Ryan Loredo

A&E Editor


Music has been an element of human nature since the beginning of the first audible whistle. It is a factor in the oldest religions, poetry, and even paintings on ancient ruins. The Keene State College Seventh Biennial Symposium, “What Sustains Us? Envisioning Our Future,” was a week-long event with one particular discussion targeting the question of the past, present, and future state of music.

Titled “Images in Sound: Preserving The Concert Tradition,” this specific panel consisted of KSC professors and faculty whose professions lay in the realm of music addressed the issue of music as a continuous element in the human condition.

Around 7 p.m. a lone flutist played a single harmonizing note for the entire ensemble of the KSC Concert Band to play and tune toward. After the tune check, conductor Dr. James Chesebrough lifted his conducting baton and a chilling blast from the brass section swept into the listeners’ ears and prepared them for an epic. The song continued to produce intense blasts of music until it came to a sudden halt, for it was only a preview of what was to come.

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The excerpt was to prepare the audience for the discussion of the central topic for the symposium. “What sustains music?” KSC Assistant Professor Heather Gilligan asked.

“The composers, conductors, and performers who see to it that music is created and performed sustain music.” The panel consisted of speeches from Gilligan, Chesebrough, and KSC Professor Joseph Darby.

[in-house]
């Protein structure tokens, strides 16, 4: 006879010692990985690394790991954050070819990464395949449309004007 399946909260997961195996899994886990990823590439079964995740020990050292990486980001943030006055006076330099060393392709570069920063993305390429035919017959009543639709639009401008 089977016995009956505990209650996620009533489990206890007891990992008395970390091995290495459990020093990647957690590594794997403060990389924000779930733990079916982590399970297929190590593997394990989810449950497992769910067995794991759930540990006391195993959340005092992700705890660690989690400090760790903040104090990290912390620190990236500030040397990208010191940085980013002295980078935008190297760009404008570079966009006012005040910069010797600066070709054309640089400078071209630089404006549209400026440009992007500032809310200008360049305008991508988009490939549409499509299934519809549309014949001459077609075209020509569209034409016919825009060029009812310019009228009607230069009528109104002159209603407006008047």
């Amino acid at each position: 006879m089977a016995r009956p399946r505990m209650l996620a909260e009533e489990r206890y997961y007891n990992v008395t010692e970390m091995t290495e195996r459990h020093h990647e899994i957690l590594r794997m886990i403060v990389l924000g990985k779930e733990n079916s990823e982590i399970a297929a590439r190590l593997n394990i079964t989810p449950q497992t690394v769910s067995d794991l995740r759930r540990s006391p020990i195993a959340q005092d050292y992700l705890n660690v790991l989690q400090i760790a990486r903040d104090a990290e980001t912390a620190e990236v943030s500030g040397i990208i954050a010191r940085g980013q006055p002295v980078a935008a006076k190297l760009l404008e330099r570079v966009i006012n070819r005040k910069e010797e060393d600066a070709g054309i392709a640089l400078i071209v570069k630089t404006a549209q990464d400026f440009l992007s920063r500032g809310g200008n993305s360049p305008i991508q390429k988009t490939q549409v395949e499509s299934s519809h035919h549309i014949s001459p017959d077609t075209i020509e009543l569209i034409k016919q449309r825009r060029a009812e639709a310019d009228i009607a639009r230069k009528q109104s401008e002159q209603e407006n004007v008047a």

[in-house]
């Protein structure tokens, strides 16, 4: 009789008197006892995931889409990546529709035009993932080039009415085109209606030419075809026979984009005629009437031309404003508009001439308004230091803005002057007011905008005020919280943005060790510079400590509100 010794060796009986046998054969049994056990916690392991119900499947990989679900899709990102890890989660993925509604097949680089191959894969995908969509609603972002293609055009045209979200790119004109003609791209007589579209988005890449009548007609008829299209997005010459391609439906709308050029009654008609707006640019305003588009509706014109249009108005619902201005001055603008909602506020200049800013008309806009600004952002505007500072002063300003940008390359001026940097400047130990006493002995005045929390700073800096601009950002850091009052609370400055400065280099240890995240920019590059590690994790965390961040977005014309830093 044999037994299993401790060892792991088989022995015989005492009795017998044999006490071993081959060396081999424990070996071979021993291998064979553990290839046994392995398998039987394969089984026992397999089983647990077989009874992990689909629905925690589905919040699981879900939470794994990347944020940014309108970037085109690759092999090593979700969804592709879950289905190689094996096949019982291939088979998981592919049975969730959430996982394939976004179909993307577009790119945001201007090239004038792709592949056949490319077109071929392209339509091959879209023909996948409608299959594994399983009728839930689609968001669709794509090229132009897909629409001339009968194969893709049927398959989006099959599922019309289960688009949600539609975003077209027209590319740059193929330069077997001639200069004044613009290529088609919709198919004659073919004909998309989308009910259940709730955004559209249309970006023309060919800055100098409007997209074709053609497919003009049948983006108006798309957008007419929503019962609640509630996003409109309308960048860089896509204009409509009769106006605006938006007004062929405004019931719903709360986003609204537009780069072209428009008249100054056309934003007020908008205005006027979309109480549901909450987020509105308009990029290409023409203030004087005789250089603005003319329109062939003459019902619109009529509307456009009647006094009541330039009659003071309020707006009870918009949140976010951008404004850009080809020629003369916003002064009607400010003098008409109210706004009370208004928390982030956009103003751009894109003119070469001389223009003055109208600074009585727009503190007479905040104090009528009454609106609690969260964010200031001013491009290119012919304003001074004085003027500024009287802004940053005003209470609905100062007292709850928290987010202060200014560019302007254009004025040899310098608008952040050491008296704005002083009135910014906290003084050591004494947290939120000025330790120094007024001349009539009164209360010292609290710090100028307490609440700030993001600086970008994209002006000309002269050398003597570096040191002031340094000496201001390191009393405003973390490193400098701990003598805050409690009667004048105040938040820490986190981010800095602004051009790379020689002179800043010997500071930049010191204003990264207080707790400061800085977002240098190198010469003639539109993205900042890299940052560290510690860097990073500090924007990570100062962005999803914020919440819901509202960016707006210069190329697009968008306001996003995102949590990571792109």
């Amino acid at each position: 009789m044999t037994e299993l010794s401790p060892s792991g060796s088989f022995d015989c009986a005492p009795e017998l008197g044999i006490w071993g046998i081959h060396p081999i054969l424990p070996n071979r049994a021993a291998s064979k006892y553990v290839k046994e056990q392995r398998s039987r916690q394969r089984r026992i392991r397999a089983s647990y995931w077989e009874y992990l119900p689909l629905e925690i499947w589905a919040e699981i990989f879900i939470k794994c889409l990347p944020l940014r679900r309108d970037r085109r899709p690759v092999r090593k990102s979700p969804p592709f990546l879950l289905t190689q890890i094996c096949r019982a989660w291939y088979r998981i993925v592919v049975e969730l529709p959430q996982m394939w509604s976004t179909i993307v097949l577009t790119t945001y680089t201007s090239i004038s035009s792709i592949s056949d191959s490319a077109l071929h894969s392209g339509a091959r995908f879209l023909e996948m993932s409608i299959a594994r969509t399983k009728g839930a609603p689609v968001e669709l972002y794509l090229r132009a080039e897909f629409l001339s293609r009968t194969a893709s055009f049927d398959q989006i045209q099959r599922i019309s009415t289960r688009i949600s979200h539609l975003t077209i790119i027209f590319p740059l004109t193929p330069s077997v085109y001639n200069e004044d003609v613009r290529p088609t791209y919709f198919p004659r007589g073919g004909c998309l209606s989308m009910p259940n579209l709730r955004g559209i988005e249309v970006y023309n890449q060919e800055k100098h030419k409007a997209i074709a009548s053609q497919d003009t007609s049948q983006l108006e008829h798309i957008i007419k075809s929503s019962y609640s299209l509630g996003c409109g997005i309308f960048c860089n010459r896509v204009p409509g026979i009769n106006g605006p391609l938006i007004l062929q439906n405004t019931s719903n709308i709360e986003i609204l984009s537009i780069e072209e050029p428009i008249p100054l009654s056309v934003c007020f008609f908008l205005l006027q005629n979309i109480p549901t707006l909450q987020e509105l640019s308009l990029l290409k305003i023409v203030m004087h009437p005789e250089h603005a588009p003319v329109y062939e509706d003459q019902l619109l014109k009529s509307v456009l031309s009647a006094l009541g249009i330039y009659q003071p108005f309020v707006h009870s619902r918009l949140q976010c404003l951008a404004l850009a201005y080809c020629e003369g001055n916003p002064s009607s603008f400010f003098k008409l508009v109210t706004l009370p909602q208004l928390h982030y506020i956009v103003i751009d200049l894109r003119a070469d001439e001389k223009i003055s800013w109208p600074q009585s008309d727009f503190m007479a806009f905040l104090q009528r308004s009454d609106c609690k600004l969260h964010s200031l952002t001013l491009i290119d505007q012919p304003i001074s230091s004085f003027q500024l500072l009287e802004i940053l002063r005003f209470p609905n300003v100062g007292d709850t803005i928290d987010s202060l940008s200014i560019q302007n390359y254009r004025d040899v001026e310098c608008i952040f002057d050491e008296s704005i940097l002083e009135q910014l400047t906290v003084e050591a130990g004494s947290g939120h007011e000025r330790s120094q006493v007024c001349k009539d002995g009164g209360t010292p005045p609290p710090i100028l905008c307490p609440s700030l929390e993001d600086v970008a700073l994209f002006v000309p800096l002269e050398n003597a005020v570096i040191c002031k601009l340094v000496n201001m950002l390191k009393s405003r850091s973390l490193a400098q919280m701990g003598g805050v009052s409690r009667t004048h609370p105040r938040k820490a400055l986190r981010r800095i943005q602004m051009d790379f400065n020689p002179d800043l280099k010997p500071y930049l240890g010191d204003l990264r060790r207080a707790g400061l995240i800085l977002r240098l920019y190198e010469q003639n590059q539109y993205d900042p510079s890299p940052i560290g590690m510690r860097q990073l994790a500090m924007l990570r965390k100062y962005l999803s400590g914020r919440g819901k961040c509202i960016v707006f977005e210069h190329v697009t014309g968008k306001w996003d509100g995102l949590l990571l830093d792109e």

A fourth member was to join the panel but fell victim to “a serious health issue,” as stated by Gilligan. Stephen Danyew was to be the fourth member; he was the winner of the 2011 KSC Call for Open Scores Competition and his piece titled “Flash Black” was the first score of the night.

Speaker Darby spoke of music as “a human fact and it always has been a human fact. Evidence suggests that from the 40,000 years plus that we’ve been here on planet Earth, music has played a role in humanity in expressing our thoughts, our feelings, and ideas and doing so in a very unique way.” Darby went on to say, “One can look at every region of the world, you can look at every culture, every group, every nation, every religious persuasion, and that life is celebrated through music.” He also explained his view on the belief of music as another language as false.

“The whole cliché of music as a universal language really doesn’t fit. Music is universal but music is not language. Music operates in very different ways than language does; music has a unique capacity to move us emotionally, it has a unique capacity to stimulate us intellectually, it has a capacity to deepen us spiritually, and music has a capacity to heal us in ways that I think we are just tapping into and coming to some understanding to one of the benefits of music.”

After Darby ended his speech Chesebrough began to explain the different musical properties that comprised the piece made by Danyew. He explained the combination of chords, notes, and basic minor and major parts of the piece that went into Danyew’s award-winning piece “Flash Black.”